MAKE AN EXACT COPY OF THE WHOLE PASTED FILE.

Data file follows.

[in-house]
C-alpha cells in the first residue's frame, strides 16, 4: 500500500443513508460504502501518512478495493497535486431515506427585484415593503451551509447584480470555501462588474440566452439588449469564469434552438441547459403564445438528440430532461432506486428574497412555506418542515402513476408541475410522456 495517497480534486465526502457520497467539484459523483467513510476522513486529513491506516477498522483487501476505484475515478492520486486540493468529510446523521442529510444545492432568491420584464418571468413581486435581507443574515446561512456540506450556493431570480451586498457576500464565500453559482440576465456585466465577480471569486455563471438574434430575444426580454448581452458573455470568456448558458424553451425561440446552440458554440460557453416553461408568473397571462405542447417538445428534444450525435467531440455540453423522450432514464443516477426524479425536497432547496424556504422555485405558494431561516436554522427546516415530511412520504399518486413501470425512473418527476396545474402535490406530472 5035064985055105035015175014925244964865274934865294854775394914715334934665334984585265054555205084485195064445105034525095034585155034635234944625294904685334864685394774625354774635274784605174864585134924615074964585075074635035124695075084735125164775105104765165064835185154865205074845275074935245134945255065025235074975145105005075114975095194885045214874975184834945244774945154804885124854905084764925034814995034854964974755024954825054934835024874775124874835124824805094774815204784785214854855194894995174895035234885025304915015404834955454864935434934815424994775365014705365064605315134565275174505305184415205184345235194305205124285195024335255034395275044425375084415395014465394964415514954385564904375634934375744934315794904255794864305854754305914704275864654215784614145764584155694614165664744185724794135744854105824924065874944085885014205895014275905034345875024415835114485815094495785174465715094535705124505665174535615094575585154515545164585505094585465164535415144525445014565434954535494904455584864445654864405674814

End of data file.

[in-house]
C-alpha cells in the first residue's frame, strides 16, 4: 500500500443513508460504502501518512478495493497535486431515506427585484415593503451551509447584480470555501462588474440566452439588449469564469434552438441547459403564445438528440430532461432506486428574497412555506418542515402513476408541475410522456 495517497480534486465526502457520497467539484459523483467513510476522513486529513491506516477498522483487501476505484475515478492520486486540493468529510446523521442529510444545492432568491420584464418571468413581486435581507443574515446561512456540506450556493431570480451586498457576500464565500453559482440576465456585466465577480471569486455563471438574434430575444426580454448581452458573455470568456448558458424553451425561440446552440458554440460557453416553461408568473397571462405542447417538445428534444450525435467531440455540453423522450432514464443516477426524479425536497432547496424556504422555485405558494431561516436554522427546516415530511412520504399518486413501470425512473418527476396545474402535490406530472 5035064985055105035015175014925244964865274934865294854775394914715334934665334984585265054555205084485195064445105034525095034585155034635234944625294904685334864685394774625354774635274784605174864585134924615074964585075074635035124695075084735125164775105104765165064835185154865205074845275074935245134945255065025235074975145105005075114975095194885045214874975184834945244774945154804885124854905084764925034814995034854964974755024954825054934835024874775124874835124824805094774815204784785214854855194894995174895035234885025304915015404834955454864935434934815424994775365014705365064605315134565275174505305184415205184345235194305205124285195024335255034395275044425375084415395014465394964415514954385564904375634934375744934315794904255794864305854754305914704275864654215784614145764584155694614165664744185724794135744854105824924065874944085885014205895014275905034345875024415835114485815094495785174465715094535705124505665174535615094575585154515545164585505094585465164535415144525445014565434954535494904455584864445654864405674814